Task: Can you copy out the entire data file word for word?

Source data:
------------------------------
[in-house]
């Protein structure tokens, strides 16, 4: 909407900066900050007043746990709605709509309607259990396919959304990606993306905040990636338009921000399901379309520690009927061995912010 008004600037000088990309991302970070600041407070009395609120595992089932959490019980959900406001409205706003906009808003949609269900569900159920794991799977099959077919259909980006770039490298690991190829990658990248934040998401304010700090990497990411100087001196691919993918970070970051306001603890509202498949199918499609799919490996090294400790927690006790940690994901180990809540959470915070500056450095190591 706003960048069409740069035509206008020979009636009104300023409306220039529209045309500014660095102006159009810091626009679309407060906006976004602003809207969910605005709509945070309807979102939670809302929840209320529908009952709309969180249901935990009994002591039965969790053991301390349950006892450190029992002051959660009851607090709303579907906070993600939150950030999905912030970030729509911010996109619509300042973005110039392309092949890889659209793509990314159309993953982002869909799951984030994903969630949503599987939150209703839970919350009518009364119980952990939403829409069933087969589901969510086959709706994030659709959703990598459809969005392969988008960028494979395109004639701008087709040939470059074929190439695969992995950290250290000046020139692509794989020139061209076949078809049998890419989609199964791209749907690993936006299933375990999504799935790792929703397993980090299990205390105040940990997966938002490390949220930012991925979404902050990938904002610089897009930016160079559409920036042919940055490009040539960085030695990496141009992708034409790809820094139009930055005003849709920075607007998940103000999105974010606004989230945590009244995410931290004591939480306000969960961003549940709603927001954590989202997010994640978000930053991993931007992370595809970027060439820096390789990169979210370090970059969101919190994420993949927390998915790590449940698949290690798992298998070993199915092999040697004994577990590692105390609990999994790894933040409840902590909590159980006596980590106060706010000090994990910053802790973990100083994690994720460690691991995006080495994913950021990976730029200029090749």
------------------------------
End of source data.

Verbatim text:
[in-house]
């Protein structure tokens, strides 16, 4: 909407900066900050007043746990709605709509309607259990396919959304990606993306905040990636338009921000399901379309520690009927061995912010 008004600037000088990309991302970070600041407070009395609120595992089932959490019980959900406001409205706003906009808003949609269900569900159920794991799977099959077919259909980006770039490298690991190829990658990248934040998401304010700090990497990411100087001196691919993918970070970051306001603890509202498949199918499609799919490996090294400790927690006790940690994901180990809540959470915070500056450095190591 706003960048069409740069035509206008020979009636009104300023409306220039529209045309500014660095102006159009810091626009679309407060906006976004602003809207969910605005709509945070309807979102939670809302929840209320529908009952709309969180249901935990009994002591039965969790053991301390349950006892450190029992002051959660009851607090709303579907906070993600939150950030999905912030970030729509911010996109619509300042973005110039392309092949890889659209793509990314159309993953982002869909799951984030994903969630949503599987939150209703839970919350009518009364119980952990939403829409069933087969589901969510086959709706994030659709959703990598459809969005392969988008960028494979395109004639701008087709040939470059074929190439695969992995950290250290000046020139692509794989020139061209076949078809049998890419989609199964791209749907690993936006299933375990999504799935790792929703397993980090299990205390105040940990997966938002490390949220930012991925979404902050990938904002610089897009930016160079559409920036042919940055490009040539960085030695990496141009992708034409790809820094139009930055005003849709920075607007998940103000999105974010606004989230945590009244995410931290004591939480306000969960961003549940709603927001954590989202997010994640978000930053991993931007992370595809970027060439820096390789990169979210370090970059969101919190994420993949927390998915790590449940698949290690798992298998070993199915092999040697004994577990590692105390609990999994790894933040409840902590909590159980006596980590106060706010000090994990910053802790973990100083994690994720460690691991995006080495994913950021990976730029200029090749």